If any landscaping needs to be done now is the time to do it. Fill in large holes and depressions with soil from another part of the lawn area, and try to get a nice even soil bed. Use a rotary tiller to turn your soil until there are no clumpy patches and densely packed earth. Continue to work the soil this way until you are satisfied. A little work now goes a long way.
3. Sand And Compost?
At this stage you may want to add a layer of compost or organic matter if your soil lacks nutrition. A thin layer of 1 inch can help your grass to grow well.
Some people also believe that spreading sand in a thin layer across the surface will help with drainage, and to add a smooth finish, though this is debatable and can sometimes have a negative affect on soil. Sand can lighten heavier soils, but there really is no substitute for working the soil hard until it is smooth.
In any case, if you are thinking of adding compost or sand, spread evenly and make sure you incorporate it well into the soil using a garden tiller.
4. Soil Amendments- PH & Nutrients
Remember that soil test you did earlier? Now is time to make the necessary adjustments to the PH levels, ready for seeding your lawn. With a broadcast spreader you can set the distribution rate of the amendment substances, so that you get the balance right, though peat moss should be applied with a shovel.
Remember, you should add lime if your soil is too acidic, and peat moss for minor alkaline, with sulphur reserved for a high alkaline level that needs severe treatment. The important point to remember with adding these amendments is to spread evenly. If you don't then some areas may end up a different PH level than others, and this can be a nightmare for your lawn.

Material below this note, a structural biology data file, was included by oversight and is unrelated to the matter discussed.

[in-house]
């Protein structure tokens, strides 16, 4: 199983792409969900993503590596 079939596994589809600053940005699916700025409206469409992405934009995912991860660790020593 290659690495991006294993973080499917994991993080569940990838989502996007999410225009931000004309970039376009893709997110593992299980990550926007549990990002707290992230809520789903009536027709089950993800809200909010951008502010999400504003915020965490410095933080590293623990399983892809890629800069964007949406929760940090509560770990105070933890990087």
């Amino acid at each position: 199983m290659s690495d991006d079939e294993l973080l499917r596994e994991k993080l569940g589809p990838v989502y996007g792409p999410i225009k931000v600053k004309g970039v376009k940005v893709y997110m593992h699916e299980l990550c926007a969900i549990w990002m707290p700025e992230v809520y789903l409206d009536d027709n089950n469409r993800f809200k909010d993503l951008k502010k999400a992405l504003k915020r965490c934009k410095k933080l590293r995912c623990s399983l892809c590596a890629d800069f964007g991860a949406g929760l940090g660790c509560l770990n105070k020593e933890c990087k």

You can now add your fertilizers to the soil. A simple starter fertilizer should add the nutrients that your soil needs. They are high in phosphorus, which young seedlings need to grow. This can again be applied with a broadcast spreader, using the distribution rate specified on the pack. Never mix your lime and fertilizer to save a job; the two require different rates of distribution.
5. Rake The Soil
The final touch before adding actually seeding your lawn, is to rake the lime and fertilizer carefully into the top inch of your soil. Then rake it level ready for seeding.
How To Seed A Lawn
This is the bit you have all been waiting for. Drum roll please! You are going to learn how to seed a lawn... and it is much easier than you think at this point. Most of the hard work went into prepping the soil, so just order the grass seeds that you want, or find them at your local store. Choose a grass that grows well in your climate. You can get more information about grass types in our article here.
1. Spread The Seed
Excuse the pun, but it is time to spread the seed of life. You can use a handheld spreader for smaller areas, or a walk behind broadcast spreader for larger lawns-to-be. Try to apply an even amount of seed to the whole area. A good technique to help you to do this is to fill the spreader with half of your seed and walk in one direction, and then walk in the other direction with the other half.